The Energy Blog Normandie 1

Recovering EDF1 after 31 years on the seabed

Less than a year after the successful completion of our £70m Normandie 3 (N3) subsea cable project in October 2014, we signed contracts worth £20m with an international consortium for the manufacture and installation of Normandie 1 (N1) because it was always our intention to replace the original French link, EDF1, laid in 1985 and which came to the end of its life in 2012 after 28 years’ service.


The Route

World leading cable industry specialists Prysmian, who manufactured and installed N3 and its adjoining land cables, will manufacture the new cable at their flagship plant in Naples, while Dutch specialists VBMS will be responsible for its installation. 

N1 follows the same 27km route as EDF1 from Archirondel to St Remy des Landes. Work surveying the route was carried out in the summer of 2015 by the 21-metre Askholmen near-shore survey vessel. Unlike N3, which took 11 weeks to install over a more southerly route, the installation of N1 is likely to take around only three weeks as it will be laid on the seabed, like its predecessor, rather than ploughed in beneath it.

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The Recovery

The Askholmen used high frequency sonar to measure the relief and topography of the seabed. This helped the cable route planners to determine a precise route avoiding obstacles (mainly boulders) and terrain features that would stress the cable (peaks and valleys). The vessel also towed a magnetometer to detect metallic objects that could pose problems to the installation. These could be other old cables, wrecks, stray fishing gear or unexploded ordnance dumped during the Second World War.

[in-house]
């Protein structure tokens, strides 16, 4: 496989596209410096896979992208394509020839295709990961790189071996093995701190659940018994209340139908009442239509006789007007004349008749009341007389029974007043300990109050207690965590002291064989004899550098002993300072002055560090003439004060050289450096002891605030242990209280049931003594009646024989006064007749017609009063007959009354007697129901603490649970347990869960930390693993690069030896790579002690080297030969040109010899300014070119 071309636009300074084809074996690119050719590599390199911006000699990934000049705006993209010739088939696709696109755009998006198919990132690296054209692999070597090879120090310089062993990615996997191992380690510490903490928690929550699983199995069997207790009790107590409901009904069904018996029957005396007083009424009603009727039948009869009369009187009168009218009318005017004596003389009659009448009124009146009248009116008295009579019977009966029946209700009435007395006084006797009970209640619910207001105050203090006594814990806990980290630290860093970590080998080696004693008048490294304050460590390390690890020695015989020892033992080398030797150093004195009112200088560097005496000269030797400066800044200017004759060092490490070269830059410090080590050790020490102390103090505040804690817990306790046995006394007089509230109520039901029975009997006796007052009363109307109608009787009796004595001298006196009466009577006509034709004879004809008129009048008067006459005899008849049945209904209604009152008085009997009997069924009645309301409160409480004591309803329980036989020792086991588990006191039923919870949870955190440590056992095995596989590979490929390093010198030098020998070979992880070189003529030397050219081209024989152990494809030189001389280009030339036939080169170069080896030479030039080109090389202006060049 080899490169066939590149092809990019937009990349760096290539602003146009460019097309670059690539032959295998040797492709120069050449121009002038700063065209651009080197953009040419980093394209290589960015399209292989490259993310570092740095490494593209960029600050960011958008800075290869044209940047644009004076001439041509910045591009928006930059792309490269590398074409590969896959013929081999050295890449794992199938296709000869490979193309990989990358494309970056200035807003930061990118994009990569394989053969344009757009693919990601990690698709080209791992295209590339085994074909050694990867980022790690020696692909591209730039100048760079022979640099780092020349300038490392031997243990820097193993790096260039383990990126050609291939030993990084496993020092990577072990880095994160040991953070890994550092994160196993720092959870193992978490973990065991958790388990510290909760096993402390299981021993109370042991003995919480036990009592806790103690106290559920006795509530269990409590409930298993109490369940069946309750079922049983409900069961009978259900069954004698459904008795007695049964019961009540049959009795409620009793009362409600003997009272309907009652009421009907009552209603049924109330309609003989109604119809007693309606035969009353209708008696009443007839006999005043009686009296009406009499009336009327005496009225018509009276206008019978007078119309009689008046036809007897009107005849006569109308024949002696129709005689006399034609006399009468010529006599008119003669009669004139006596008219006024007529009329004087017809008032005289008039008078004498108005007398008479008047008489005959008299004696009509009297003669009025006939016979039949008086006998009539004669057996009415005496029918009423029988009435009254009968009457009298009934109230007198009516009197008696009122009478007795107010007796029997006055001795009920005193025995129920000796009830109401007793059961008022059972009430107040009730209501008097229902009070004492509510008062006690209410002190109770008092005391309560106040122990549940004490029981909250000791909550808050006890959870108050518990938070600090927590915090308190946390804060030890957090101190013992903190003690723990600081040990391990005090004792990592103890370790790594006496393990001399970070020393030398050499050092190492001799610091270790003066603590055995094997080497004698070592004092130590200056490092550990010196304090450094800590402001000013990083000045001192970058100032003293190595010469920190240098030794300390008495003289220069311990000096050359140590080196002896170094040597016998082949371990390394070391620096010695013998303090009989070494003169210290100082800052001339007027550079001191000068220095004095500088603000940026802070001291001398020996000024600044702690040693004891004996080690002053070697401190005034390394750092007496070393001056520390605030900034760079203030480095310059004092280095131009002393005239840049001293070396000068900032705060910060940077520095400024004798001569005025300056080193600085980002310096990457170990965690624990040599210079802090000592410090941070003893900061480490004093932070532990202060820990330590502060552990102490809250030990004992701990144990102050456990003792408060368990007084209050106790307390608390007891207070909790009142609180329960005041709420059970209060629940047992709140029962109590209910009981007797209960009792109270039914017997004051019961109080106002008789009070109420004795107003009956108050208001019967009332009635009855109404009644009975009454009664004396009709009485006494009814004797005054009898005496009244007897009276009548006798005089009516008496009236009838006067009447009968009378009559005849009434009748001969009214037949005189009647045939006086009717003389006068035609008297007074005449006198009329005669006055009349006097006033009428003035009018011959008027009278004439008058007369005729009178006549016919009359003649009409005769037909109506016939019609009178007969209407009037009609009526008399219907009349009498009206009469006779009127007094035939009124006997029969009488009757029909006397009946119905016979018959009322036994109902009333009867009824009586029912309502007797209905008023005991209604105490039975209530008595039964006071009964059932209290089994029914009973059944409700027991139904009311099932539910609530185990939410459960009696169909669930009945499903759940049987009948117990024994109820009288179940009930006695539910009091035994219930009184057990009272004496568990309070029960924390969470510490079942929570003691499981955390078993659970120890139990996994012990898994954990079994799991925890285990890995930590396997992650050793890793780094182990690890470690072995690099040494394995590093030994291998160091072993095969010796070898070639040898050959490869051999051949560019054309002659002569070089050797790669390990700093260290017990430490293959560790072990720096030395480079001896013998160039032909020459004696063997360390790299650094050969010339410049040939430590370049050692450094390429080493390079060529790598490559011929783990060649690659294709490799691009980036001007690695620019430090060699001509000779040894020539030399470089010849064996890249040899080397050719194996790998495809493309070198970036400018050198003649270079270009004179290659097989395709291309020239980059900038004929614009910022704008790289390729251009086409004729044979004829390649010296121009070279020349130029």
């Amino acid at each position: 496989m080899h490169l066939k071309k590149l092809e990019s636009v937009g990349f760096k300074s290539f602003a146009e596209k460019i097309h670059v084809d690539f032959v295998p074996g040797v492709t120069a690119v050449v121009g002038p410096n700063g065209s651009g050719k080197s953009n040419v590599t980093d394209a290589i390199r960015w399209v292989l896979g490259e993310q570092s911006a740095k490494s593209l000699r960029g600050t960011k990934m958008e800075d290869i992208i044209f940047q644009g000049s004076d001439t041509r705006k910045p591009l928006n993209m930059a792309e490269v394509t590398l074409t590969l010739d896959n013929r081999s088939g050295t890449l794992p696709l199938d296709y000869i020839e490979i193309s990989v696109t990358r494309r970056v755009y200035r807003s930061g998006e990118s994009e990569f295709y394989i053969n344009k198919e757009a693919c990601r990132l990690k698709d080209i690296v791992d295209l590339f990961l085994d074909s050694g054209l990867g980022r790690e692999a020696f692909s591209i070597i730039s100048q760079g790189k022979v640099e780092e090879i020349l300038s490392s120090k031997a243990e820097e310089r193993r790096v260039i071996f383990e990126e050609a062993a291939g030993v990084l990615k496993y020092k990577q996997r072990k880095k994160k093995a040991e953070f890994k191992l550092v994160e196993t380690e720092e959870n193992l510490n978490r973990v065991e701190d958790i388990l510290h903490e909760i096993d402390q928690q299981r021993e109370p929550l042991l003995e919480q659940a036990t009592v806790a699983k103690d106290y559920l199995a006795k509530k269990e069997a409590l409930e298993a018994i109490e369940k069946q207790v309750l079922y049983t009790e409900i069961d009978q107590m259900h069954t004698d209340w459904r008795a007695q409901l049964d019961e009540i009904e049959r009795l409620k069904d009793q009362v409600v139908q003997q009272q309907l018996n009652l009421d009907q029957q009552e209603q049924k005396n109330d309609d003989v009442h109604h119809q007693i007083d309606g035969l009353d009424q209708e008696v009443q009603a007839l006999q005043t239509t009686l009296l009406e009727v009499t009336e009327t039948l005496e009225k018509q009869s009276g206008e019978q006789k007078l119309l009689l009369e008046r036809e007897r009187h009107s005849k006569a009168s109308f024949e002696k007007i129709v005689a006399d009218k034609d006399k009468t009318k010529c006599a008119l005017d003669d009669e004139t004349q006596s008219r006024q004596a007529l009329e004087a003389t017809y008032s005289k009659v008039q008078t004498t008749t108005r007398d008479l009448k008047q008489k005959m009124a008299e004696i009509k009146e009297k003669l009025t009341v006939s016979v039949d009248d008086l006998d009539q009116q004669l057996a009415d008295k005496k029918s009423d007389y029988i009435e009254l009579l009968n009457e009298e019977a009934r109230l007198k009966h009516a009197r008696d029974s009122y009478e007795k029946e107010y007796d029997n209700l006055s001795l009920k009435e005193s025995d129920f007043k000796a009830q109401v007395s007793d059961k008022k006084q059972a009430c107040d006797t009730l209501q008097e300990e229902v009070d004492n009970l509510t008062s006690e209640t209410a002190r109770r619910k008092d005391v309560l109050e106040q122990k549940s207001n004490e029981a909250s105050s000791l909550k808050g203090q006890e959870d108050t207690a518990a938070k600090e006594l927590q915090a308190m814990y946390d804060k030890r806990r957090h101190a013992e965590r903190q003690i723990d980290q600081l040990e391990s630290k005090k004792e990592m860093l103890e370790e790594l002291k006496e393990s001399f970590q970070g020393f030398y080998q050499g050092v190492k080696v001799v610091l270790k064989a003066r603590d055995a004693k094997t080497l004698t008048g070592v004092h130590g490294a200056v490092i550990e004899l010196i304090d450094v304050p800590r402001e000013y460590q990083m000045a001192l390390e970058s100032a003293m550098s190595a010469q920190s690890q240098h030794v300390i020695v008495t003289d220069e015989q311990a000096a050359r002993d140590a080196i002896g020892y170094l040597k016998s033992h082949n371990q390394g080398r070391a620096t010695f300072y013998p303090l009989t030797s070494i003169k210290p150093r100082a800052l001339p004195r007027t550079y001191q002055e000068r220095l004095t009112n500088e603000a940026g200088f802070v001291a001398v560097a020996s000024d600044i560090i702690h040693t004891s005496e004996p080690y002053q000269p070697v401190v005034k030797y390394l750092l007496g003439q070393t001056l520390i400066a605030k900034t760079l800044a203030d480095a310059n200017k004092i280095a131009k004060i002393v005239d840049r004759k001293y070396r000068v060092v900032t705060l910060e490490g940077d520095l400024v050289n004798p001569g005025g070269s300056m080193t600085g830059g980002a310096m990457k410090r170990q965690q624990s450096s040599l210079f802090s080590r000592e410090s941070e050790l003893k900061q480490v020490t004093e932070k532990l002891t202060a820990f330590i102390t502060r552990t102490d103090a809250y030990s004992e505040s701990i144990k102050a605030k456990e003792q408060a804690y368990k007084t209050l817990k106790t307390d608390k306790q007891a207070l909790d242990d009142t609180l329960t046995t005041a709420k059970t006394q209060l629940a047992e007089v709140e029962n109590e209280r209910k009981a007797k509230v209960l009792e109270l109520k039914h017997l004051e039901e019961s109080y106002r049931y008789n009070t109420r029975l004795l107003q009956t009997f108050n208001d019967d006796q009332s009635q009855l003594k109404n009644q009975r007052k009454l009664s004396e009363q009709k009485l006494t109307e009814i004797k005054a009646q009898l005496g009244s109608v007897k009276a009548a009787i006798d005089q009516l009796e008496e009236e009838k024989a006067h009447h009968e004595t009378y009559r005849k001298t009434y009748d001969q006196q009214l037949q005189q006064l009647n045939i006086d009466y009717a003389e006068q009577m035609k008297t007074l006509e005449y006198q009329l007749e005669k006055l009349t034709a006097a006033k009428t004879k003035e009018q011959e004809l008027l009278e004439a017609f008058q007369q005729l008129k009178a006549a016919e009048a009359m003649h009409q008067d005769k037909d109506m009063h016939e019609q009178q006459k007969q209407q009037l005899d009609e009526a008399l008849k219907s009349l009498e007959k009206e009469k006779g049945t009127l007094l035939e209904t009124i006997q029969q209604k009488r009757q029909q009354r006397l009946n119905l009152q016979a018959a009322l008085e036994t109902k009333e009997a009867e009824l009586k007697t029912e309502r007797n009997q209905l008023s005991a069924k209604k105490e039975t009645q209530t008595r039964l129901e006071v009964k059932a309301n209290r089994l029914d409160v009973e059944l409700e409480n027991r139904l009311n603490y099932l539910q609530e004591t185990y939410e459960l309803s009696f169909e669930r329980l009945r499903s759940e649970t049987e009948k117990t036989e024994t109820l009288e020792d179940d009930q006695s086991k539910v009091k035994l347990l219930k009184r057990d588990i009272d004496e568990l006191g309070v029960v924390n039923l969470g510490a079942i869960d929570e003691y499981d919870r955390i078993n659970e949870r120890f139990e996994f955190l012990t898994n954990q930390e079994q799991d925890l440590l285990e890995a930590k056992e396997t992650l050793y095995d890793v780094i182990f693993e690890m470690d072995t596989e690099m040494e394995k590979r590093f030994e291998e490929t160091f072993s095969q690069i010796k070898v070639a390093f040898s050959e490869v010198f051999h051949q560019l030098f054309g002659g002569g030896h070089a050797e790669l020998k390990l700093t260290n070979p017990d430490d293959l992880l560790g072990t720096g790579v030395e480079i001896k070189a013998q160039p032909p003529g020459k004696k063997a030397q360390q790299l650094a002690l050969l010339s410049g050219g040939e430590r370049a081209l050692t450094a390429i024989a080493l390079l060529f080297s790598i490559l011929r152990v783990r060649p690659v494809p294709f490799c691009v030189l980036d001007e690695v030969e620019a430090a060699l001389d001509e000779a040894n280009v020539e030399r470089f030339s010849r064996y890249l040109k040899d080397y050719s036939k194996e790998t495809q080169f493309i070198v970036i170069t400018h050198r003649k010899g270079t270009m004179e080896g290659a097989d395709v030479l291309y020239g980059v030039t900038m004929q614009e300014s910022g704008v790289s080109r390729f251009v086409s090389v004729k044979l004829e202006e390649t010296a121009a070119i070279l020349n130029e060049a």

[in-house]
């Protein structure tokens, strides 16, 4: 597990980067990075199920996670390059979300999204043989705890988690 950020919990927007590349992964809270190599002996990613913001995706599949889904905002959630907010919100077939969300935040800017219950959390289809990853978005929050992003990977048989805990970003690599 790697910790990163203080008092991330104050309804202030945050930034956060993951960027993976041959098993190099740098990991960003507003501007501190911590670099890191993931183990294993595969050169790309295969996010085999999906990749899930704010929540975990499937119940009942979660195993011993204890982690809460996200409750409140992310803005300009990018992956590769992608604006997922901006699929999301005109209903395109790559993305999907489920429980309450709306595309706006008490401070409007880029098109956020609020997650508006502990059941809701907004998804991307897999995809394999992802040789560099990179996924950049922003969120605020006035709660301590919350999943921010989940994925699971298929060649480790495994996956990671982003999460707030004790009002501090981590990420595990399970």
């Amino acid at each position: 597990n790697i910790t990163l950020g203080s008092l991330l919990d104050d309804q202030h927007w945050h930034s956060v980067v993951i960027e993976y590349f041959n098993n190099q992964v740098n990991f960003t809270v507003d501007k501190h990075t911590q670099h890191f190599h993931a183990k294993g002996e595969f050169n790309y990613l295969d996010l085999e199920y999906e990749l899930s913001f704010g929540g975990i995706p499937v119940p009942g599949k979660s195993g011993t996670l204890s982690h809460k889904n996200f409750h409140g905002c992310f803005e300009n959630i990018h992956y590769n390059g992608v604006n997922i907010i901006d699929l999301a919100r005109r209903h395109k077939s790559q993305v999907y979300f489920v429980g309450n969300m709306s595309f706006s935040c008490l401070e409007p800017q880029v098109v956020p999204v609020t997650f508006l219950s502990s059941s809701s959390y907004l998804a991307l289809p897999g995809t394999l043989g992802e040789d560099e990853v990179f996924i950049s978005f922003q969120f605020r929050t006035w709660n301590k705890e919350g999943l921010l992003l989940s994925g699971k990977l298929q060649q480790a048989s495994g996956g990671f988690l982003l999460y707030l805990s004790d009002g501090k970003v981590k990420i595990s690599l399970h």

Just like naturally occurring obstacles, the cable installation route is carefully mapped to avoid them. 

EDF1 had been prepared in readiness for removal after 31 years on the seabed and its recovery began in earnest in March 2016 after a £1.5m contract for the work was signed with Hughes Sub Surface Engineering of Merseyside.

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The Result

First the beach works team from GPC Cumbria excavated the cable from the Archirondel beach to the low tide mark. As they moved to carry out the same work on the French side, the multi-cat Ailsa was deployed to recover the first 1km of cable in shallow waters. Then on 22 March 2016 the 2,685-tonne Atlantic Carrier arrived off Jersey to begin recovering the remainder of the 27km, 55MW cable from the seabed.

By the end of March the Atlantic had offloaded the first 1,200m from the Ailsa and recovered a further 3,500m from deeper Jersey waters before departing for England to discharge the scrap for responsible disposal and recycling. The Ailsa, having recovered the first 1,300m from the French shoreline returned to Great Yarmouth, her work complete.

The Atlantic returned to Jersey on 3 April to continue with the rest of EDF1’s recovery. This was successfully completed in mid-April.